The Courage to Eat Out

September 21st, 2009

Some aspects of parenting a newborn were simplistic.  Simply put, she slept eighteen hours every day . . . and when she slept, she slept hard!  You could drive a Mack truck towing a carnival ride through the living room and she wouldn’t stir . . . well, so I theorize.

Since Laura and I have always considered eating out at restaurants a sport at which we strive to achieve global dominance (instead, I achieved high cholesterol and broken belt loops), newborn Sadie was a cinch . . . a real team player.  Pop her in her little car seat and walla . . . dinner is served.  Time it just right and you could have taken her to a rave without a solitary cry or even a peep.

Now, I’m not trying to make it sound better than it actually was.  I should mention that Laura was still recovering from the c-section and that we were getting up several times a night for feedings and other adventures in parenting.  We were tired, but stable.  Sometimes a night out at a restaurant was just the normalcy we needed . . . the peek outside the solitary (tri-latary, I suppose . . . there were three of us.  Eat your heart out, Webster!) confinement of home that reminded us that we were more than just parents, we were also still husband and wife.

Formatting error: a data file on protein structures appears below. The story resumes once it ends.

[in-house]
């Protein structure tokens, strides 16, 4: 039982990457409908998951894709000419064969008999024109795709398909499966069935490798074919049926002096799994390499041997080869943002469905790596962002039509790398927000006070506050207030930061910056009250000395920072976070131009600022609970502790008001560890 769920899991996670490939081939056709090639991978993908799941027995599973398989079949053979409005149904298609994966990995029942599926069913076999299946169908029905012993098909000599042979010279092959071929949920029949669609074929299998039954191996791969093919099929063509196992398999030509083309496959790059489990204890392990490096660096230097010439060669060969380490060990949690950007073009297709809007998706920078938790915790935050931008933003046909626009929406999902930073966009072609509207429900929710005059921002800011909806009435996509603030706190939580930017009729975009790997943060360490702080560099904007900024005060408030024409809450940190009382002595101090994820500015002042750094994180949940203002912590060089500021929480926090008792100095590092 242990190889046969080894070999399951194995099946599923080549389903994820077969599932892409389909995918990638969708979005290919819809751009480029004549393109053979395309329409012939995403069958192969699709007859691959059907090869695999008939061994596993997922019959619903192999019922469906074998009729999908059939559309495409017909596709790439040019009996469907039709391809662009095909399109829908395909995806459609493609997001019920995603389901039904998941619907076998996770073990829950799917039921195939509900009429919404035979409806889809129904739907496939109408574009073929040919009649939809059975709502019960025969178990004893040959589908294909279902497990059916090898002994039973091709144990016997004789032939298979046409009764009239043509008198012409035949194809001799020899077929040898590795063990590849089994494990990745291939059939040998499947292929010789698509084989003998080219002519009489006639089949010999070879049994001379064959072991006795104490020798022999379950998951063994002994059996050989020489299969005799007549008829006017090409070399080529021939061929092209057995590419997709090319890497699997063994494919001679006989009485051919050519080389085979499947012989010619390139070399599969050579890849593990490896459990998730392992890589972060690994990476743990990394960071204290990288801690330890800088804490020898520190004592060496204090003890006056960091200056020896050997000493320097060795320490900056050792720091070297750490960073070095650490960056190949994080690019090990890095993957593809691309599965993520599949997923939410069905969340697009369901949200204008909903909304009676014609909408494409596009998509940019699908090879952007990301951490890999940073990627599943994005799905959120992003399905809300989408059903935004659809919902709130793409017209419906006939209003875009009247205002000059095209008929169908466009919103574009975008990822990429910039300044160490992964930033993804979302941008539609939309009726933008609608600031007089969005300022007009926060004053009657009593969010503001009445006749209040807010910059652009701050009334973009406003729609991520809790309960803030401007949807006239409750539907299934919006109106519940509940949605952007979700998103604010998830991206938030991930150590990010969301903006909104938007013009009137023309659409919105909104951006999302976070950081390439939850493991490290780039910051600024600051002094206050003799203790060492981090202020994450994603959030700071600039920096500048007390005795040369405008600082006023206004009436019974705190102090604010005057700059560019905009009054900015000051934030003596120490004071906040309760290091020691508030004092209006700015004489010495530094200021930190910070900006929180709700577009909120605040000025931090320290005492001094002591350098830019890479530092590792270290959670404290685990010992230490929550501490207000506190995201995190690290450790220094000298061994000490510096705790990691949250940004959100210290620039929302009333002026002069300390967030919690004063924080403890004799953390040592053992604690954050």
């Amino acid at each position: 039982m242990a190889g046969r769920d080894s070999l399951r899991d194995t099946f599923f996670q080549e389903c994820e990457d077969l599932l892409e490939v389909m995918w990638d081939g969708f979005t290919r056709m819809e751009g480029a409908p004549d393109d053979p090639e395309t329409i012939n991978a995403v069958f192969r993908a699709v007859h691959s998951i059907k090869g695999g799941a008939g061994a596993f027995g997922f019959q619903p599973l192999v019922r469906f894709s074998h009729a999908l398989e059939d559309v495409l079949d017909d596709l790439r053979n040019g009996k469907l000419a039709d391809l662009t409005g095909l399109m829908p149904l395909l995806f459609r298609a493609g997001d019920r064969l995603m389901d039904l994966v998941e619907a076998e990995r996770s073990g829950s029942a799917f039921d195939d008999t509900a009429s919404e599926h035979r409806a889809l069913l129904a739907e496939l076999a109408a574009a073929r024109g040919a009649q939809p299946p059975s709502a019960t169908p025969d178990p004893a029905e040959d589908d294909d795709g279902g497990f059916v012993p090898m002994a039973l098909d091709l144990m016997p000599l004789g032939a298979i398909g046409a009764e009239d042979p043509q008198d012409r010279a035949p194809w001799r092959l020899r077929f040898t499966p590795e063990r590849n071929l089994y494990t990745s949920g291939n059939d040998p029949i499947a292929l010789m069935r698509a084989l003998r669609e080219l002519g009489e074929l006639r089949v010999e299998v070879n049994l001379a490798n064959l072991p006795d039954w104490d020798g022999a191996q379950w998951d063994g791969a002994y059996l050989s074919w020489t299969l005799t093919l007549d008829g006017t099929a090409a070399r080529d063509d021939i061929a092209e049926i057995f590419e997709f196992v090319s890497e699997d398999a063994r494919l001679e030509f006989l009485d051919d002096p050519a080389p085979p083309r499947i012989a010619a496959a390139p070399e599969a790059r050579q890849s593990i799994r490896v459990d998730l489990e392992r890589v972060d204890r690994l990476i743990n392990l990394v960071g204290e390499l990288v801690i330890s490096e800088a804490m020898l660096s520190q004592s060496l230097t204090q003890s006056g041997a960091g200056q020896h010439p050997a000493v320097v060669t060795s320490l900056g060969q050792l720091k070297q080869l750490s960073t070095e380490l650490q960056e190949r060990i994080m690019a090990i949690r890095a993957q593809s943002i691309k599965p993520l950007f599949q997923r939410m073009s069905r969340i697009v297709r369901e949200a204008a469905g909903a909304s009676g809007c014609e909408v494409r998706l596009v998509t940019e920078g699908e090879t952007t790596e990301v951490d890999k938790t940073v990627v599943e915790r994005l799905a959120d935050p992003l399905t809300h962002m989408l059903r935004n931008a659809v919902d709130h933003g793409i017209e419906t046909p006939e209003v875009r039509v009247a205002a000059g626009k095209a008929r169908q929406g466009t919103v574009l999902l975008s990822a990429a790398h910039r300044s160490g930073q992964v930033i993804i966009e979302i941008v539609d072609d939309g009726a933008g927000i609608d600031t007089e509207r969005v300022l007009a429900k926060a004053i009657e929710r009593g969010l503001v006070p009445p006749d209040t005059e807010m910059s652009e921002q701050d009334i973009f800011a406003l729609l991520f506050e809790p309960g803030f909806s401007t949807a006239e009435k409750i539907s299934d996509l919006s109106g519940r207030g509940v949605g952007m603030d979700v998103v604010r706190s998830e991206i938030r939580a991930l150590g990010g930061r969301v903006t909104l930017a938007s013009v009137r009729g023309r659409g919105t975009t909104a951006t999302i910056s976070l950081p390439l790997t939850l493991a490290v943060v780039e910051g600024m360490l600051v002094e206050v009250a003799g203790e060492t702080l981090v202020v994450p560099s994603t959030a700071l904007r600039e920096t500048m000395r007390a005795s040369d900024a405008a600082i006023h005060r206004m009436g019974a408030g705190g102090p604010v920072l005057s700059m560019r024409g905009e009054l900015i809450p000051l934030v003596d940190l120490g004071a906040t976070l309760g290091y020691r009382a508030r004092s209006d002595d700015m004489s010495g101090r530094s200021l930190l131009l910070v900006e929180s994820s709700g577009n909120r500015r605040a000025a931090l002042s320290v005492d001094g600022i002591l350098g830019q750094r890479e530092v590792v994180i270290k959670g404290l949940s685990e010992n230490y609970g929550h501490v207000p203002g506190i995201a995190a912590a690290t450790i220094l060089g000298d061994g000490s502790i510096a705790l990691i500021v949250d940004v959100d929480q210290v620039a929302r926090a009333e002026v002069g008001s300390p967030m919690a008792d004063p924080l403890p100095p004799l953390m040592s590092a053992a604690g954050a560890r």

But as quickly as it came, the newborn stage sailed off over the horizon never to return again.  Sadie became more aware.  More engaged.  Less sleepy.  More susceptible to being woke up by the unintentionally loud laughing of the table next to ours in the restaurant.  Thanks!  I’m glad you’re having a great time and all, but you just assured that we this particular opportunity for a “normal” meal out is completely ruined.  Enjoy your breadsticks, you heartless, childless beasts!

As you can tell, the mindset wasn’t always healthy.  Therefore, we decided to leave well enough alone for a season and dine in at almost every meal.  It was fun, especially since Laura is literally the best cook I know who doesn’t have a show on television . . . you think I’m just trying to earn husband brownie points, but I couldn’t be more serious.  I pray that someday your taste buds will be graced by the brilliance of her culinary concoctions.